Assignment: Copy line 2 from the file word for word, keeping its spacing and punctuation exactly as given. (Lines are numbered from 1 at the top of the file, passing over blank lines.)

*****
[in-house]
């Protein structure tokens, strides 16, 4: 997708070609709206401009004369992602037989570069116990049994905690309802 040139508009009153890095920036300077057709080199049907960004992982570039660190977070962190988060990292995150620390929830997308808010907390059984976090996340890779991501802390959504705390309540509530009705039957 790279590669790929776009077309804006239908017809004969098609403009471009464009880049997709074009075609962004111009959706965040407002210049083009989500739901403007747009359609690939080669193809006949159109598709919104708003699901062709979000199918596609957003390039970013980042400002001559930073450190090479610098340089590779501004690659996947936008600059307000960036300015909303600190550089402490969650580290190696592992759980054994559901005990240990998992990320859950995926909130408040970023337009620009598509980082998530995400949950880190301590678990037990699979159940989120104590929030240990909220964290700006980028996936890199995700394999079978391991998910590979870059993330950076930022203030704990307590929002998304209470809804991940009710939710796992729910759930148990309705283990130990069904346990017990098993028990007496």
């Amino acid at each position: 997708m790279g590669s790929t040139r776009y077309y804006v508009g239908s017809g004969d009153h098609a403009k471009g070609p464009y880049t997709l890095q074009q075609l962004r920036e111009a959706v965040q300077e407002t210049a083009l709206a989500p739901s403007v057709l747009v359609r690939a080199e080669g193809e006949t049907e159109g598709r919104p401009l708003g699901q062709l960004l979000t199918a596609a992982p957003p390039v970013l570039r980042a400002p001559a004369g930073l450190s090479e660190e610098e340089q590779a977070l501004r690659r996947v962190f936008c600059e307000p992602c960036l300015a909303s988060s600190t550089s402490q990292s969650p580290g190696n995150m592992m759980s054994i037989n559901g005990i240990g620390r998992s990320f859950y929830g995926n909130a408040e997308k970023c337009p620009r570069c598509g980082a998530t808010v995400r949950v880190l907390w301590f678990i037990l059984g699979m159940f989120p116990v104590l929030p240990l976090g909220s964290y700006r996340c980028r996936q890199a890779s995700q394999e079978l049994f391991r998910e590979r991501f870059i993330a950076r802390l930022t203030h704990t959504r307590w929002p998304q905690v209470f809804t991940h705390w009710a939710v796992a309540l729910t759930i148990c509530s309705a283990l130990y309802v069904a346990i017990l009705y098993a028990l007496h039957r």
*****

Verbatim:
């Protein structure tokens, strides 16, 4: 997708070609709206401009004369992602037989570069116990049994905690309802 040139508009009153890095920036300077057709080199049907960004992982570039660190977070962190988060990292995150620390929830997308808010907390059984976090996340890779991501802390959504705390309540509530009705039957 790279590669790929776009077309804006239908017809004969098609403009471009464009880049997709074009075609962004111009959706965040407002210049083009989500739901403007747009359609690939080669193809006949159109598709919104708003699901062709979000199918596609957003390039970013980042400002001559930073450190090479610098340089590779501004690659996947936008600059307000960036300015909303600190550089402490969650580290190696592992759980054994559901005990240990998992990320859950995926909130408040970023337009620009598509980082998530995400949950880190301590678990037990699979159940989120104590929030240990909220964290700006980028996936890199995700394999079978391991998910590979870059993330950076930022203030704990307590929002998304209470809804991940009710939710796992729910759930148990309705283990130990069904346990017990098993028990007496």